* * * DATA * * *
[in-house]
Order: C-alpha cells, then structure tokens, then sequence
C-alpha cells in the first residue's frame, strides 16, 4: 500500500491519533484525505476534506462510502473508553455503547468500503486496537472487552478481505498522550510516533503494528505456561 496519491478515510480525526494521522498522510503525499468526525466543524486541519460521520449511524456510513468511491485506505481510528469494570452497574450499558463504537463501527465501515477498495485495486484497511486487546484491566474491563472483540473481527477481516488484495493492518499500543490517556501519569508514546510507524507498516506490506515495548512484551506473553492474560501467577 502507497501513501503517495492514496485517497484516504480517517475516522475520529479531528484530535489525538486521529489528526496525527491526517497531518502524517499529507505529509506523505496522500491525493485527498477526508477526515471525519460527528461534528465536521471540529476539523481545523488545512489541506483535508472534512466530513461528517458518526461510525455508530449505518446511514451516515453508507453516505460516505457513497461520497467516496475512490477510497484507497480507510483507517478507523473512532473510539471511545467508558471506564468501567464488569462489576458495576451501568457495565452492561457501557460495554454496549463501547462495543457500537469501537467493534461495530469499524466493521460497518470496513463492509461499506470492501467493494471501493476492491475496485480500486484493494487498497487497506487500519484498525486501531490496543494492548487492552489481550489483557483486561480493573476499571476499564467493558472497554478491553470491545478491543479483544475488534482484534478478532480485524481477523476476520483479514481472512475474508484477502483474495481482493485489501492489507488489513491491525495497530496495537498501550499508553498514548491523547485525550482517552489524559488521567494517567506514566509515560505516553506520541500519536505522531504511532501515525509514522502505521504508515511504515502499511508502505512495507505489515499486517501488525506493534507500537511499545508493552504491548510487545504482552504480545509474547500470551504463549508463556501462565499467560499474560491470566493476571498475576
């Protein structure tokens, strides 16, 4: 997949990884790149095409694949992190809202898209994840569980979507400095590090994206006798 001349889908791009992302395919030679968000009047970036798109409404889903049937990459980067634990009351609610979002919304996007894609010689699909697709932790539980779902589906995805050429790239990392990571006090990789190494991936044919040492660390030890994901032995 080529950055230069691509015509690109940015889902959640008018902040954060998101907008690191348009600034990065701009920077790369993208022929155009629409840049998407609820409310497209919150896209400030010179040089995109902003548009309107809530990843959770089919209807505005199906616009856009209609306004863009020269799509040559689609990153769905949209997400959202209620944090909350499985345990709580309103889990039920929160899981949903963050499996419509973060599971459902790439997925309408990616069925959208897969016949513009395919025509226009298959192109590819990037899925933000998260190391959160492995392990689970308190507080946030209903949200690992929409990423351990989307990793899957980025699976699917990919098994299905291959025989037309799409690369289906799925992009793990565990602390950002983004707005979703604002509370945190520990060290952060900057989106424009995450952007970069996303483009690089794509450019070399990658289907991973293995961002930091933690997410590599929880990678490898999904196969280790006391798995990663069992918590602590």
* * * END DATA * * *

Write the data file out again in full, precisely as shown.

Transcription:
[in-house]
Order: C-alpha cells, then structure tokens, then sequence
C-alpha cells in the first residue's frame, strides 16, 4: 500500500491519533484525505476534506462510502473508553455503547468500503486496537472487552478481505498522550510516533503494528505456561 496519491478515510480525526494521522498522510503525499468526525466543524486541519460521520449511524456510513468511491485506505481510528469494570452497574450499558463504537463501527465501515477498495485495486484497511486487546484491566474491563472483540473481527477481516488484495493492518499500543490517556501519569508514546510507524507498516506490506515495548512484551506473553492474560501467577 502507497501513501503517495492514496485517497484516504480517517475516522475520529479531528484530535489525538486521529489528526496525527491526517497531518502524517499529507505529509506523505496522500491525493485527498477526508477526515471525519460527528461534528465536521471540529476539523481545523488545512489541506483535508472534512466530513461528517458518526461510525455508530449505518446511514451516515453508507453516505460516505457513497461520497467516496475512490477510497484507497480507510483507517478507523473512532473510539471511545467508558471506564468501567464488569462489576458495576451501568457495565452492561457501557460495554454496549463501547462495543457500537469501537467493534461495530469499524466493521460497518470496513463492509461499506470492501467493494471501493476492491475496485480500486484493494487498497487497506487500519484498525486501531490496543494492548487492552489481550489483557483486561480493573476499571476499564467493558472497554478491553470491545478491543479483544475488534482484534478478532480485524481477523476476520483479514481472512475474508484477502483474495481482493485489501492489507488489513491491525495497530496495537498501550499508553498514548491523547485525550482517552489524559488521567494517567506514566509515560505516553506520541500519536505522531504511532501515525509514522502505521504508515511504515502499511508502505512495507505489515499486517501488525506493534507500537511499545508493552504491548510487545504482552504480545509474547500470551504463549508463556501462565499467560499474560491470566493476571498475576
């Protein structure tokens, strides 16, 4: 997949990884790149095409694949992190809202898209994840569980979507400095590090994206006798 001349889908791009992302395919030679968000009047970036798109409404889903049937990459980067634990009351609610979002919304996007894609010689699909697709932790539980779902589906995805050429790239990392990571006090990789190494991936044919040492660390030890994901032995 080529950055230069691509015509690109940015889902959640008018902040954060998101907008690191348009600034990065701009920077790369993208022929155009629409840049998407609820409310497209919150896209400030010179040089995109902003548009309107809530990843959770089919209807505005199906616009856009209609306004863009020269799509040559689609990153769905949209997400959202209620944090909350499985345990709580309103889990039920929160899981949903963050499996419509973060599971459902790439997925309408990616069925959208897969016949513009395919025509226009298959192109590819990037899925933000998260190391959160492995392990689970308190507080946030209903949200690992929409990423351990989307990793899957980025699976699917990919098994299905291959025989037309799409690369289906799925992009793990565990602390950002983004707005979703604002509370945190520990060290952060900057989106424009995450952007970069996303483009690089794509450019070399990658289907991973293995961002930091933690997410590599929880990678490898999904196969280790006391798995990663069992918590602590």